strong interest in a given place, we can get some Storm Trysail Club
members to help set up the lesson plan, work with them as mentors and
possibly help with seed funding, if needed." -- Read on:

Events listed at

* Porto Cervo, Italy (October 8, 2011) - With a second and first on the
final day of racing at the Audi TP52 World Championship off the Yacht Club
Costa Smeralda, Ed Baird and the crew of Quantum Racing lifted their third
world TP52 world title from four challenges. They added to Worlds wins in
2008 in Lanzarote and defended the title they won last year Valencia.
Emerging with a four points margin over Germany's Container, the American
flagged Quantum team complete the same 'double' as they did in 2008,
winning both the Audi MedCup Circuit title as well as the World
Championship. -- Full story:

* The Storm Trysail Foundation and the Larchmont Yacht Club teamed up to
run the world's largest college regatta on October 8-9, when 400 collegiate
sailors raced on a fleet of 47 offshore boats ranging from 35 to 44 feet.
Schools came from across the country to compete in the placid waters of
Long Island Sound off Larchmont, N.Y. Three light air races were sailed on
Saturday with two races attempted on Sunday with light winds forcing the
abandonment of both. The overall winner was Maine Maritime, which won the
eight-boat J/109 fleet with a perfect score of three firsts. -- Full

* Britain's Nick Craig and Toby Lewis representing the OK class bested the
field of 25 champion skippers to win the Endeavour Trophy - the UK
championship of the champions. Craig, who has now won the event a total of
five times, and Lewis who's won it three times, will gain entry to the
British Virgin Islands' Pro-Am Regatta at Bitter End Yacht Club (Oct. 29 -
Nov. 5). They will join the Pro line-up, which this year includes Ed Baird,
Peter Holmberg, Anna Tunnicliffe, Paul Cayard, Dave Ullman, Russell Coutts
and Zack Railey. -- Full report:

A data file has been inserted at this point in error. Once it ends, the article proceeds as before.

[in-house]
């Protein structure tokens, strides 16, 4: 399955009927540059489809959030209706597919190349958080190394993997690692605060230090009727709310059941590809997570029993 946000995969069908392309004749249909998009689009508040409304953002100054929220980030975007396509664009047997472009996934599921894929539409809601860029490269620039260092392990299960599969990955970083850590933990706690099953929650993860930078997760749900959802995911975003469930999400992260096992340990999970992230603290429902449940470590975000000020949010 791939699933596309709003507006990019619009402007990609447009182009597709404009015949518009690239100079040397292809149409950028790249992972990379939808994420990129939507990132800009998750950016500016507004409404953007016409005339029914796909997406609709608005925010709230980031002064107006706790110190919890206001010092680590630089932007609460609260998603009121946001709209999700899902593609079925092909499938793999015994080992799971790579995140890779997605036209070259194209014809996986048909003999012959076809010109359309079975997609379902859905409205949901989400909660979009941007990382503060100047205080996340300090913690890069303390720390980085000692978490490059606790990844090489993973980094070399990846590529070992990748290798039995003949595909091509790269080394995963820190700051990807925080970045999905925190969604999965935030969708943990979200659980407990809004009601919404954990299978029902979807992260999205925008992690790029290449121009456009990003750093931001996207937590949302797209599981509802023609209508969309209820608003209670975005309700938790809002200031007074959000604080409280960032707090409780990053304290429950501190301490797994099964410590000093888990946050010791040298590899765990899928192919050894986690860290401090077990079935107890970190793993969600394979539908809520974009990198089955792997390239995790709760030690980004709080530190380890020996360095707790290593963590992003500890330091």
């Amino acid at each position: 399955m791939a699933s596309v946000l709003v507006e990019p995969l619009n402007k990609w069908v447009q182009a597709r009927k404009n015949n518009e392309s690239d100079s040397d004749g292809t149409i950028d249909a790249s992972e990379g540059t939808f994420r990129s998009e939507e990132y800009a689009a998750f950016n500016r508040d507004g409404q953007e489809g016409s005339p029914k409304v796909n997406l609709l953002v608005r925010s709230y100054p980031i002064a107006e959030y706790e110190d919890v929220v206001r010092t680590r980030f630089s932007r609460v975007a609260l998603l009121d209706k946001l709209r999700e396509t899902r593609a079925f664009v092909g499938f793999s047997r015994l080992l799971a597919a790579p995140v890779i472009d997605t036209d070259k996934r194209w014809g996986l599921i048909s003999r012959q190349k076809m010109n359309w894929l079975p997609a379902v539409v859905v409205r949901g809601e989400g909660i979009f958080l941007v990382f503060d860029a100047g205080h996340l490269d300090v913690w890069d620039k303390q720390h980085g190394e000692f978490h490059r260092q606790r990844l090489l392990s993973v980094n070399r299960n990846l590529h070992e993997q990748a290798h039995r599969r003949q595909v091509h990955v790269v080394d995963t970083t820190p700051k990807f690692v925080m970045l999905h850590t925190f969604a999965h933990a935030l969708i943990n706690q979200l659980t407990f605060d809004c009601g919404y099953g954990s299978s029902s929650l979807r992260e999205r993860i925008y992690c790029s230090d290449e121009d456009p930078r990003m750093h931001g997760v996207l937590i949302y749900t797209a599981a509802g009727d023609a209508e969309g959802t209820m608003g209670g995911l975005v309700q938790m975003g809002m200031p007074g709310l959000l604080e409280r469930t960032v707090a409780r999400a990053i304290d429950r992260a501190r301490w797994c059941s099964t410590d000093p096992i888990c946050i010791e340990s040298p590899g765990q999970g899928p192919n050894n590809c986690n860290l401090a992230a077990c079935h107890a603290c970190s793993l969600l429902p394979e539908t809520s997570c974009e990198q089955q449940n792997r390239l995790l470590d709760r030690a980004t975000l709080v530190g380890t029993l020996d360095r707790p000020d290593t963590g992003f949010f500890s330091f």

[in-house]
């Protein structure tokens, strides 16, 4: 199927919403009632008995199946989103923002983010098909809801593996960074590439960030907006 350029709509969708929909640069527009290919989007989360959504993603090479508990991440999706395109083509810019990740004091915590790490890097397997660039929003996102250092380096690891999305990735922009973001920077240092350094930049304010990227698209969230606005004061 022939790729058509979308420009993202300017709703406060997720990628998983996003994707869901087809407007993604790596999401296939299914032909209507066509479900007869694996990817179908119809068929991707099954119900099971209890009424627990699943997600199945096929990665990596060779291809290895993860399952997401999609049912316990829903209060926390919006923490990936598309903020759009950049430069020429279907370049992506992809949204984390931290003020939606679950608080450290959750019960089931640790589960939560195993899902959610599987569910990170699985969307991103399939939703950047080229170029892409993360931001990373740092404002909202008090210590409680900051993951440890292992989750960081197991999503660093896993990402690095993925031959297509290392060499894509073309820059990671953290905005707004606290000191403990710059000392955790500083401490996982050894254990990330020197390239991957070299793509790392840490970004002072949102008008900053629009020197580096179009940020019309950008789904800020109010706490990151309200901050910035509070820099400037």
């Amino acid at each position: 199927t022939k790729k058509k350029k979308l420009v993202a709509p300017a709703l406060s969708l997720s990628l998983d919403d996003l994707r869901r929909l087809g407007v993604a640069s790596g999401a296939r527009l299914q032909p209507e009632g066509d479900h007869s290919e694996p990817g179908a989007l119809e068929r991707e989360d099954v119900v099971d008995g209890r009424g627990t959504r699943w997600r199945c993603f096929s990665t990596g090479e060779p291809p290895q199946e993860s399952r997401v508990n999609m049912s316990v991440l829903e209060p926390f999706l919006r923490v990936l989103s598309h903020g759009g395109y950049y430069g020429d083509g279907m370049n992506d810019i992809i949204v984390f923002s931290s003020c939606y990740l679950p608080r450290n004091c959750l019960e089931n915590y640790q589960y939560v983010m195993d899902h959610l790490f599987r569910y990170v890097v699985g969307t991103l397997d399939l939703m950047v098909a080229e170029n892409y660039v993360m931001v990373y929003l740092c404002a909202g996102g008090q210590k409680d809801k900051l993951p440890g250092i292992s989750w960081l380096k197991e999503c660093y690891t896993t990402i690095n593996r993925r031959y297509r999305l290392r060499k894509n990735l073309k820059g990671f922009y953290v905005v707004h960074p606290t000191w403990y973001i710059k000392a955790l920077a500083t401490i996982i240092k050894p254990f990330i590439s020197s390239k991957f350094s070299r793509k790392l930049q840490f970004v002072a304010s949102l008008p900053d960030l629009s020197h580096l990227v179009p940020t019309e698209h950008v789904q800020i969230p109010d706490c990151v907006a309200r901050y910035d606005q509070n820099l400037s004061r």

* Rye, NY (October 9, 2011) - Hosted by American Yacht Club, the 2011
Heineken High Performance Dinghy Open drew 119 boats to compete in nine
classes. The largest class drawing 28 boats was the Viper 640 was won by
Jason Carroll. -- Event details:

* Chicago, IL (October 9, 2011) - While the past two days brought beautiful
winds and weather for full days of racing, light air plagued the final day
at the 72nd Richardson Trophy. The conclusion of the Semi-Finals was one of
two flights completed today. After postponements, the Race Committee
decided the wind was not filling in enough to continue racing.
Subsequently, Finalist Don Wilson was crowned the 2011 champion. Sailed in
Tom 28s, this Great Lakes Match Racing Championship is second to only the
America's Cup in being the longest-running, continuously held match race
competition in the world. -- Full report:

* Mooresville, NC (October 9, 2011) - On Saturday, skippers David M. Hyer
and Amy Kleinschrodt caught fire and built significant leads in their
respective fleets. Today, their teams cruised to victory on the final round
of racing at the 2011 U.S. Men's and Women's Sailing Championships, hosted
by the Lake Norman Yacht Club. -- Read on:

* Hamilton, Bermuda (October 9, 2011) - The RenRe Junior Gold Cup wrapped
up Sunday afternoon as a true champion of champions event. The world's best
young sailors met each other for some premiere Opti sailing with 11
national champions facing off from 17 countries, including 22 Bermudian
sailors. Taking home the Junior Gold Cup this year is American Wade
Waddell, 14, of Miami, Florida. -- Read on:

* (October 9, 2011) - The six teams in the 2011-12 Volvo Ocean Race
completed a 360 nm qualifying race from Alicante to Palma, Mallorca and
return. No points were awarded, as the purpose of the race was to check
safety systems as each boat fulfilled several tasks including a
man-overboard drill as well as testing their emergency steering and storm
sails for half an hour when instructed by race control. The first In-Port
Race starts on October 29, and the 6,500 nm race from Alicante through the
Atlantic to Cape Town, South Africa on November 5th is the first of the
nine offshore legs. -- Full story:

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Richard E. "Pogo" Evans passed away at age 60 on Thursday, October 6th, in
Miami, FL after a prolonged illness. A long time resident of Fort
Lauderdale, Pogo was born in Macon, GA. He grew up working in his father's